5 - As India becomes the most populous country in the World, Will it surpass China as the next Global Workforce Powerhouse?
At some point in 2023, India will surpass China as the world’s most populous country - and this might already be the case.
It turns out that China’s population is both declining and ageing.
China has been the global workforce powerhouse, it currently has 875 million workers. This is expected to fall by 35 million over the next 5 years according to official estimates.
“It remains to be seen if India can supply workers to the global economy as successfully as China has. The current boundaries to this happening in India are well documented, from lack of women in the workforce to weak infrastructure and training. “
Misconceptions, Demographics, and, Statistics
"If you torture the data long enough, it will confess to anything." Ronald Coase
It turns out that the average global worker does not work from home, or indeed even have a formal job with legal protections.
Wage growth, global demographics, the informal economy are all complex topics and deserve a full analysis.
Graphs like these are imperfect abstractions and are sometimes based on dubious survey data and incorrect assumptions. They can reveal some insights but also be misleading in themselves, where wrongly implied causality is a casualty.
I hope the article gives some inspiration and resources for those curious to do more research and build a better future.
Four Podcasts and a Conference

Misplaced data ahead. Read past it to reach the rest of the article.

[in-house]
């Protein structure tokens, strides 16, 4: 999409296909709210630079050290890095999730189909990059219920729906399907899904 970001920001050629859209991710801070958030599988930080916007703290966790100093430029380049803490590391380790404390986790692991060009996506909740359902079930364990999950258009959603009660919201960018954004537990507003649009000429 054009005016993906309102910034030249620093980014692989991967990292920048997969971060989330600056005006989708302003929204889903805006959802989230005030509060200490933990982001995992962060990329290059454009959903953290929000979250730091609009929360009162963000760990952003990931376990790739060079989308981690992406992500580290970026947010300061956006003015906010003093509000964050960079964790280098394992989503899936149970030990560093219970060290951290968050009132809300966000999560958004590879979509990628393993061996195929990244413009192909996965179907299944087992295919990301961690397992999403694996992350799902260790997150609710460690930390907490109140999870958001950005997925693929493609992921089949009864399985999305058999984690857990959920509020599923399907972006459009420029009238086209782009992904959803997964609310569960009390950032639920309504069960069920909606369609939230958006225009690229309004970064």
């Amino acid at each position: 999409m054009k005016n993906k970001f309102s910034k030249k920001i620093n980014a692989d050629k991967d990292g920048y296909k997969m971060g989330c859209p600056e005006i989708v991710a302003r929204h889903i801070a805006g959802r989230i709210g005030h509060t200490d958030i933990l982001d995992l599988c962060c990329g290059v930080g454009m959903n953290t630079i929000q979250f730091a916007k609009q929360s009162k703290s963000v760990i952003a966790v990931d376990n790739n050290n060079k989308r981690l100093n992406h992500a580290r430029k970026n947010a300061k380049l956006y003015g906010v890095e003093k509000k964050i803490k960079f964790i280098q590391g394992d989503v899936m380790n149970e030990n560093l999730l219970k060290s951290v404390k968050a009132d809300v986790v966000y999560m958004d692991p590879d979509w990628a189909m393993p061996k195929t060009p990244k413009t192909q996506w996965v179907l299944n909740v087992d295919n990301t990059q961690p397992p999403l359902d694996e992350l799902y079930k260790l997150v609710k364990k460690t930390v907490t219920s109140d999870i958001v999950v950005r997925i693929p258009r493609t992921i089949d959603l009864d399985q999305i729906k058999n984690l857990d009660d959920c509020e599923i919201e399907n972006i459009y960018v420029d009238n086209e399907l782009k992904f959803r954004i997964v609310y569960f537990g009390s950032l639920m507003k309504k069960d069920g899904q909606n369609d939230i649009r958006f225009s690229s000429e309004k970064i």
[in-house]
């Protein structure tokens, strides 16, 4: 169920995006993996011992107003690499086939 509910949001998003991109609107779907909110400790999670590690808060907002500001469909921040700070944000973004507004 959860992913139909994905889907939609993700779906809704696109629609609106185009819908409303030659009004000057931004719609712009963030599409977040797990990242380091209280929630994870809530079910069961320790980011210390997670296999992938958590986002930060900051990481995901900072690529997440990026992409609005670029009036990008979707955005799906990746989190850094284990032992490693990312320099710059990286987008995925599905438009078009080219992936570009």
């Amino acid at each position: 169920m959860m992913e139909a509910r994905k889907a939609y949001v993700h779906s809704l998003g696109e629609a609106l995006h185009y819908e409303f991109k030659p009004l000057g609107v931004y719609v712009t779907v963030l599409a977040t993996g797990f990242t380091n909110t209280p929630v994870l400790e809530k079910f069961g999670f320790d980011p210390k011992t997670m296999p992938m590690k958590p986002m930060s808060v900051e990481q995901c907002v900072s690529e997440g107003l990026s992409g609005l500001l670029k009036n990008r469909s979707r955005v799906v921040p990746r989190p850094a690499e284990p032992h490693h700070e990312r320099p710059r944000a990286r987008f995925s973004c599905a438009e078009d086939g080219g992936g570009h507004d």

Here are some pubic conversations I have been lucky to be involved with, plus discounted conference tickets just for you.
How the ‘Internet of Careers’ is Changing the World of Work. My conversation with Dror Gurevich, the CEO of Velocity Network Foundation. This was the 1st Episode of my new Podcast series, Tech Disruptors. Dror is disrupting the staffing and recruitment industry by gaining cross industry agreement on standard career profiles and building a blockchain mainnet. There’s lots of Web3 hype, but check out this cross-industry approach.
Forecasting the Year Ahead in Recruitment 2023 - Brainfood Live from January 2023 with Hung Lee and other guests.
Blockchain, Web3 and the Future of Work - Brainfood Live from October 22, with Hung Lee and other guests.
Sign up for Upcoming Webinar - “The Opportunities and Ethical Considerations of Generative AI” - April 17th TBC with some very interesting panel guests. Subscribe to Tech Disruptors and make sure you have access to future live and recorded shows.
I am excited to attend the Running Remote Conference 2023 in lovely Lisbon on 25/26th April. The world’s largest conference dedicated to remote team management, I will be learning from experts from Slack, Atlassian, Airbnb and others.
Discounted tickets are available for Workforce Futurists.
If you will be in Lisbon, do come and say Olá!